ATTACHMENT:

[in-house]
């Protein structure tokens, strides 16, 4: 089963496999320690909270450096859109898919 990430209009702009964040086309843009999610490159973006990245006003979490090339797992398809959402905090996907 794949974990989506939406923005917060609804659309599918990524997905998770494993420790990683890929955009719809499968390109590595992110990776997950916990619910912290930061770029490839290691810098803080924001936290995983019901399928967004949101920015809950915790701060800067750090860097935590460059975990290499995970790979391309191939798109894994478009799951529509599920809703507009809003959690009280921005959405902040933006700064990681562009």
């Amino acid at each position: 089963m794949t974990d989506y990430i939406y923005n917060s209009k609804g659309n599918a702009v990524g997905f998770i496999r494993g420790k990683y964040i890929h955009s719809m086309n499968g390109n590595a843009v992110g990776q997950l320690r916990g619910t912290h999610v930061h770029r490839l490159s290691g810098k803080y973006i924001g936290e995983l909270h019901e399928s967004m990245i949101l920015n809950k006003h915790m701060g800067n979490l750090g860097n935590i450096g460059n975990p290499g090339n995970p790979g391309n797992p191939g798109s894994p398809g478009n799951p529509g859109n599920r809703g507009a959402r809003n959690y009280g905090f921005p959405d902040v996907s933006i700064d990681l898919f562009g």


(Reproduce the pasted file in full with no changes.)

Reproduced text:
[in-house]
């Protein structure tokens, strides 16, 4: 089963496999320690909270450096859109898919 990430209009702009964040086309843009999610490159973006990245006003979490090339797992398809959402905090996907 794949974990989506939406923005917060609804659309599918990524997905998770494993420790990683890929955009719809499968390109590595992110990776997950916990619910912290930061770029490839290691810098803080924001936290995983019901399928967004949101920015809950915790701060800067750090860097935590460059975990290499995970790979391309191939798109894994478009799951529509599920809703507009809003959690009280921005959405902040933006700064990681562009």
């Amino acid at each position: 089963m794949t974990d989506y990430i939406y923005n917060s209009k609804g659309n599918a702009v990524g997905f998770i496999r494993g420790k990683y964040i890929h955009s719809m086309n499968g390109n590595a843009v992110g990776q997950l320690r916990g619910t912290h999610v930061h770029r490839l490159s290691g810098k803080y973006i924001g936290e995983l909270h019901e399928s967004m990245i949101l920015n809950k006003h915790m701060g800067n979490l750090g860097n935590i450096g460059n975990p290499g090339n995970p790979g391309n797992p191939g798109s894994p398809g478009n799951p529509g859109n599920r809703g507009a959402r809003n959690y009280g905090f921005p959405d902040v996907s933006i700064d990681l898919f562009g």